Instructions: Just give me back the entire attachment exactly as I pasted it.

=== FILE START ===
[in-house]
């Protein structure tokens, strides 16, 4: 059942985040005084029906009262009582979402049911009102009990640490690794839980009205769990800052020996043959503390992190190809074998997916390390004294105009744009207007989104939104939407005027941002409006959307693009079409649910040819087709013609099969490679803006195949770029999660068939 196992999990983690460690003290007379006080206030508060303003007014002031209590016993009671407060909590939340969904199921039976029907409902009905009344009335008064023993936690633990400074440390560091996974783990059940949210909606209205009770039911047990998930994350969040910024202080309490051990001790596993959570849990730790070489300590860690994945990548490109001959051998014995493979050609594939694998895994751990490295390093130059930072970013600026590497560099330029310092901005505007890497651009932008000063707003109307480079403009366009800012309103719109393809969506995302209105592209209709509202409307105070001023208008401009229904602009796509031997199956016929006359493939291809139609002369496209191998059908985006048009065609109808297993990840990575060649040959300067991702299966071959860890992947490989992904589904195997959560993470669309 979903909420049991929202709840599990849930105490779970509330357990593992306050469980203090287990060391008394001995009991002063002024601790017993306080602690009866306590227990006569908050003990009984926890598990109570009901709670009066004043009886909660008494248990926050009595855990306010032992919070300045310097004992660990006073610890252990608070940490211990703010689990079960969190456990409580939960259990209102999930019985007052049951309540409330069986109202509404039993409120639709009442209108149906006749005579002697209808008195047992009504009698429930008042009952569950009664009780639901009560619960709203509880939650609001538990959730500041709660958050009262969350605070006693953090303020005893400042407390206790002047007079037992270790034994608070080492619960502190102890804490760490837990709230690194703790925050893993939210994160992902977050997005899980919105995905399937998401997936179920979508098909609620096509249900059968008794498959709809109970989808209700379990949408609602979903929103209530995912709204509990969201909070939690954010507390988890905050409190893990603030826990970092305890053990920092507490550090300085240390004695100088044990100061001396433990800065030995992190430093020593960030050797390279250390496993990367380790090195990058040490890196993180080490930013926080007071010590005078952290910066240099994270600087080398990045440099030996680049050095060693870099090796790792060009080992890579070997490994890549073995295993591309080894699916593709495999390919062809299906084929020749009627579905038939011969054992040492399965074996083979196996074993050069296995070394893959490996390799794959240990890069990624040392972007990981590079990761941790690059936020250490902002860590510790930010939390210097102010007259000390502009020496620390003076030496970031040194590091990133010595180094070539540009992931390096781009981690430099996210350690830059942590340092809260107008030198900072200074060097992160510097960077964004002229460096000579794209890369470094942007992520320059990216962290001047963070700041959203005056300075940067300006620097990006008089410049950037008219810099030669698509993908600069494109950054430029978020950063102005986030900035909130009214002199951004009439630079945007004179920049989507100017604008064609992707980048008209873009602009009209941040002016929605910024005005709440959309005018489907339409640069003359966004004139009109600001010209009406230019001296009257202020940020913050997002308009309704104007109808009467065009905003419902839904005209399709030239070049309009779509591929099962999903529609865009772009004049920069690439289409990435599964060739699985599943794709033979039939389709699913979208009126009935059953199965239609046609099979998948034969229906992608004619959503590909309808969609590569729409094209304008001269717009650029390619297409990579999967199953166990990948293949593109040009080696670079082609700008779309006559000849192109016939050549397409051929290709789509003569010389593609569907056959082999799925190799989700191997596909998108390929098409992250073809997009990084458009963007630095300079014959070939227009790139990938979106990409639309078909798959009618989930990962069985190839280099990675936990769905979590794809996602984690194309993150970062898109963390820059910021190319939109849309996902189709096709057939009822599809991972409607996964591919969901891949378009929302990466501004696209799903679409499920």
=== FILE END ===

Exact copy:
[in-house]
């Protein structure tokens, strides 16, 4: 059942985040005084029906009262009582979402049911009102009990640490690794839980009205769990800052020996043959503390992190190809074998997916390390004294105009744009207007989104939104939407005027941002409006959307693009079409649910040819087709013609099969490679803006195949770029999660068939 196992999990983690460690003290007379006080206030508060303003007014002031209590016993009671407060909590939340969904199921039976029907409902009905009344009335008064023993936690633990400074440390560091996974783990059940949210909606209205009770039911047990998930994350969040910024202080309490051990001790596993959570849990730790070489300590860690994945990548490109001959051998014995493979050609594939694998895994751990490295390093130059930072970013600026590497560099330029310092901005505007890497651009932008000063707003109307480079403009366009800012309103719109393809969506995302209105592209209709509202409307105070001023208008401009229904602009796509031997199956016929006359493939291809139609002369496209191998059908985006048009065609109808297993990840990575060649040959300067991702299966071959860890992947490989992904589904195997959560993470669309 979903909420049991929202709840599990849930105490779970509330357990593992306050469980203090287990060391008394001995009991002063002024601790017993306080602690009866306590227990006569908050003990009984926890598990109570009901709670009066004043009886909660008494248990926050009595855990306010032992919070300045310097004992660990006073610890252990608070940490211990703010689990079960969190456990409580939960259990209102999930019985007052049951309540409330069986109202509404039993409120639709009442209108149906006749005579002697209808008195047992009504009698429930008042009952569950009664009780639901009560619960709203509880939650609001538990959730500041709660958050009262969350605070006693953090303020005893400042407390206790002047007079037992270790034994608070080492619960502190102890804490760490837990709230690194703790925050893993939210994160992902977050997005899980919105995905399937998401997936179920979508098909609620096509249900059968008794498959709809109970989808209700379990949408609602979903929103209530995912709204509990969201909070939690954010507390988890905050409190893990603030826990970092305890053990920092507490550090300085240390004695100088044990100061001396433990800065030995992190430093020593960030050797390279250390496993990367380790090195990058040490890196993180080490930013926080007071010590005078952290910066240099994270600087080398990045440099030996680049050095060693870099090796790792060009080992890579070997490994890549073995295993591309080894699916593709495999390919062809299906084929020749009627579905038939011969054992040492399965074996083979196996074993050069296995070394893959490996390799794959240990890069990624040392972007990981590079990761941790690059936020250490902002860590510790930010939390210097102010007259000390502009020496620390003076030496970031040194590091990133010595180094070539540009992931390096781009981690430099996210350690830059942590340092809260107008030198900072200074060097992160510097960077964004002229460096000579794209890369470094942007992520320059990216962290001047963070700041959203005056300075940067300006620097990006008089410049950037008219810099030669698509993908600069494109950054430029978020950063102005986030900035909130009214002199951004009439630079945007004179920049989507100017604008064609992707980048008209873009602009009209941040002016929605910024005005709440959309005018489907339409640069003359966004004139009109600001010209009406230019001296009257202020940020913050997002308009309704104007109808009467065009905003419902839904005209399709030239070049309009779509591929099962999903529609865009772009004049920069690439289409990435599964060739699985599943794709033979039939389709699913979208009126009935059953199965239609046609099979998948034969229906992608004619959503590909309808969609590569729409094209304008001269717009650029390619297409990579999967199953166990990948293949593109040009080696670079082609700008779309006559000849192109016939050549397409051929290709789509003569010389593609569907056959082999799925190799989700191997596909998108390929098409992250073809997009990084458009963007630095300079014959070939227009790139990938979106990409639309078909798959009618989930990962069985190839280099990675936990769905979590794809996602984690194309993150970062898109963390820059910021190319939109849309996902189709096709057939009822599809991972409607996964591919969901891949378009929302990466501004696209799903679409499920």